Ways to find your purpose in life

HAVING A PURPOSE in life may be protective against stroke. At Chicago’s Rush University Medical Center, brain autopsies showed that older people were much less likely to have evidence of strokes in their brains if they’d felt a strong purpose in life. Other studies show that a life purpose is linked with living longer, slowing Alzheimer’s disease, lower risks of depression and heart attack – and even a better sex life! But what defines a life purpose? Researchers say that’s up to you. It might mean constantly learning and bettering yourself or contributing to your community. Inspired to find yours? Here are 45 ways to get you started.

  • PUT PEN TO PAPER
    The process of writing down what you find meaningful will set you on the right track. Try making these lists.
  1. List your core values. What do you believe in? What is most important to you?
  2. List things that fascinate you. What captures your interest? What would you like to know more about?
  3. List your skills. What are your special talents? What do you enjoy doing?
  4. List all the reasons why you got up this morning!
  • SEEK THERAPYlife purpose (3)
    Feeling daunted by the task of finding your life’s meaning on your own? Trained therapists can actually guide you through the process. Yes, life-purpose counselling is a thing!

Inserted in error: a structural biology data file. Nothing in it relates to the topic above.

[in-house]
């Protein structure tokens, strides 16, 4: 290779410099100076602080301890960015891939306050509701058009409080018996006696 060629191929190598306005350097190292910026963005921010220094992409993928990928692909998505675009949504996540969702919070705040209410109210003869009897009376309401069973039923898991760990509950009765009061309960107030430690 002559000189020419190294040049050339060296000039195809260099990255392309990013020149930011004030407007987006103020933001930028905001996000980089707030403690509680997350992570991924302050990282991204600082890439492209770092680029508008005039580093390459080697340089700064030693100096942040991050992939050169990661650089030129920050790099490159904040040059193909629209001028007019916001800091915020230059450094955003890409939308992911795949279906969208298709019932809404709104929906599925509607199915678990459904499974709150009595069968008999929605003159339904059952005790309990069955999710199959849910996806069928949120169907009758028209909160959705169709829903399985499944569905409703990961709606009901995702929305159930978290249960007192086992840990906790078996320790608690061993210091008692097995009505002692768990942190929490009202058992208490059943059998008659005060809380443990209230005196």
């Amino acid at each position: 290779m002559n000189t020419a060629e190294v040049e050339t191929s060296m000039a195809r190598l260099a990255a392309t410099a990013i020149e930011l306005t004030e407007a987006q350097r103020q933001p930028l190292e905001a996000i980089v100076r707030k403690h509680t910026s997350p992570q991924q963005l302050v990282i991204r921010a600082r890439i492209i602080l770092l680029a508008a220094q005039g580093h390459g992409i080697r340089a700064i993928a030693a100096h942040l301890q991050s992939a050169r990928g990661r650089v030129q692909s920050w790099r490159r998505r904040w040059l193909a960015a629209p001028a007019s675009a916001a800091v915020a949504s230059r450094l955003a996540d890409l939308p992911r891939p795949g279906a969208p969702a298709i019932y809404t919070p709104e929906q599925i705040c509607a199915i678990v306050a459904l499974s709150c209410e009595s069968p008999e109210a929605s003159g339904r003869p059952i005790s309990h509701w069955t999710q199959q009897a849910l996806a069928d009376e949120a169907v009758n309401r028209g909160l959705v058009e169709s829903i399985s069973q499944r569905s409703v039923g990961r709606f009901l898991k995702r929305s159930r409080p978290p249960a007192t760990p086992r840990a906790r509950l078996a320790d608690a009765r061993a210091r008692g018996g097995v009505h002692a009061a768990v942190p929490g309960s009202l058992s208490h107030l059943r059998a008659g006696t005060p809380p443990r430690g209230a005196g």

• SET GOALSlife purpose (1)
    Purpose can be defined as having specific goals to work toward. Do you want to learn a language, master the violin, build a school-house, write that epic screenplay? “Purpose is about having a vision in life,” writes Duke University professor Harold Koenig in his book Purpose and Power In Retirement: New Opportunities for Meaning and Significance. “This vision is a picture of something important and significant that we see in our mind’s eye, a picture of something we have not yet achieved but have decided is worth the effort to obtain.”
  • GET OFF YOUR DUFF AND …
  1. Invent something Older inventors are often successful because they have more life experience,
    which can enhance their insight and problem-solving skills.
  2. Teach something Share your expertise! Teaching degrees aren’t necessarily required for instructors of continuing education courses.